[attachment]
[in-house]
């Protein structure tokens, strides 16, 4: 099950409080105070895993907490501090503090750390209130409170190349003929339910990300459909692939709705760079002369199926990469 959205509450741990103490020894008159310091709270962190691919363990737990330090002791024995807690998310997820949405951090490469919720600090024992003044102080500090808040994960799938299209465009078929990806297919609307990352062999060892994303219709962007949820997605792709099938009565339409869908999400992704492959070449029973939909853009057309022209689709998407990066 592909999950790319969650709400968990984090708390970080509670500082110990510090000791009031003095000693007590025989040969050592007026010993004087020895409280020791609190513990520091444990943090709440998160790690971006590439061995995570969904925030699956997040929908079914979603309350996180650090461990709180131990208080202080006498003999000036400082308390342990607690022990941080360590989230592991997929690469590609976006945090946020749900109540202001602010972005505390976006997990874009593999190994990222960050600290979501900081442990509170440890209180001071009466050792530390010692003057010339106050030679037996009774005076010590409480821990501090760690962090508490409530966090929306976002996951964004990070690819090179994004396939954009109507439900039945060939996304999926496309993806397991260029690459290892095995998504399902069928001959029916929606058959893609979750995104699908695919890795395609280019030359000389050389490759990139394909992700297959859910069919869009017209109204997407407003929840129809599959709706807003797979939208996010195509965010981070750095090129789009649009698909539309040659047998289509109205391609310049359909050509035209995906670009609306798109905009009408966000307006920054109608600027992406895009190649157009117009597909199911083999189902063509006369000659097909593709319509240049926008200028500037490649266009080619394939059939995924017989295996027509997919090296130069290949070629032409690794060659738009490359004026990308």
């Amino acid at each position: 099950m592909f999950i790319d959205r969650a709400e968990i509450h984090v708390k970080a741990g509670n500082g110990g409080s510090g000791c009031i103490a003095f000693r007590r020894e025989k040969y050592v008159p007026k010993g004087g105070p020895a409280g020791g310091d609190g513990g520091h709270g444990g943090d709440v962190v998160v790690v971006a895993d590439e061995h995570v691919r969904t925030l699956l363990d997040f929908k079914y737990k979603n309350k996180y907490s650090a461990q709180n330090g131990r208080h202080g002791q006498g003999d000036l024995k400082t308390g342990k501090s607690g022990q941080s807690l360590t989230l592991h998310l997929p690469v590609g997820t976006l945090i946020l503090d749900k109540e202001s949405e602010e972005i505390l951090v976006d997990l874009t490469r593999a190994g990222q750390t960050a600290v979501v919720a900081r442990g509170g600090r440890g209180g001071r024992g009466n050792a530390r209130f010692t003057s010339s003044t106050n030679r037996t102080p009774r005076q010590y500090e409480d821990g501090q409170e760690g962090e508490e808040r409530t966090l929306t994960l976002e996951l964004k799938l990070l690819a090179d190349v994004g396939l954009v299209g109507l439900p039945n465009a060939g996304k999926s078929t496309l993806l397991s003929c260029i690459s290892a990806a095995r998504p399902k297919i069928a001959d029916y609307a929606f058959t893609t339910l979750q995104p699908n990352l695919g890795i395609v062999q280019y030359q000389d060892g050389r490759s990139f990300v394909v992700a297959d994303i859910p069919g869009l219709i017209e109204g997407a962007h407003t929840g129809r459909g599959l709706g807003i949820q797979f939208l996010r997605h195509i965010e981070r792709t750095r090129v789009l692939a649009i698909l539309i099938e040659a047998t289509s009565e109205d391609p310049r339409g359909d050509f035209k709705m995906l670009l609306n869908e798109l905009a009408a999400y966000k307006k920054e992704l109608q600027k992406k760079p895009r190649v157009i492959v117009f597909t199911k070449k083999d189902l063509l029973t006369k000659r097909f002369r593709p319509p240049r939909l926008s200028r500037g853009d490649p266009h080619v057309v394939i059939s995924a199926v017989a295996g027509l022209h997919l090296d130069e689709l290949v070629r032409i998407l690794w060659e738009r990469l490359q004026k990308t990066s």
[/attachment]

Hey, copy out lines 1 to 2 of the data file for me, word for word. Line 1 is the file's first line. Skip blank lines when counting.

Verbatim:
[in-house]
């Protein structure tokens, strides 16, 4: 099950409080105070895993907490501090503090750390209130409170190349003929339910990300459909692939709705760079002369199926990469 959205509450741990103490020894008159310091709270962190691919363990737990330090002791024995807690998310997820949405951090490469919720600090024992003044102080500090808040994960799938299209465009078929990806297919609307990352062999060892994303219709962007949820997605792709099938009565339409869908999400992704492959070449029973939909853009057309022209689709998407990066 592909999950790319969650709400968990984090708390970080509670500082110990510090000791009031003095000693007590025989040969050592007026010993004087020895409280020791609190513990520091444990943090709440998160790690971006590439061995995570969904925030699956997040929908079914979603309350996180650090461990709180131990208080202080006498003999000036400082308390342990607690022990941080360590989230592991997929690469590609976006945090946020749900109540202001602010972005505390976006997990874009593999190994990222960050600290979501900081442990509170440890209180001071009466050792530390010692003057010339106050030679037996009774005076010590409480821990501090760690962090508490409530966090929306976002996951964004990070690819090179994004396939954009109507439900039945060939996304999926496309993806397991260029690459290892095995998504399902069928001959029916929606058959893609979750995104699908695919890795395609280019030359000389050389490759990139394909992700297959859910069919869009017209109204997407407003929840129809599959709706807003797979939208996010195509965010981070750095090129789009649009698909539309040659047998289509109205391609310049359909050509035209995906670009609306798109905009009408966000307006920054109608600027992406895009190649157009117009597909199911083999189902063509006369000659097909593709319509240049926008200028500037490649266009080619394939059939995924017989295996027509997919090296130069290949070629032409690794060659738009490359004026990308």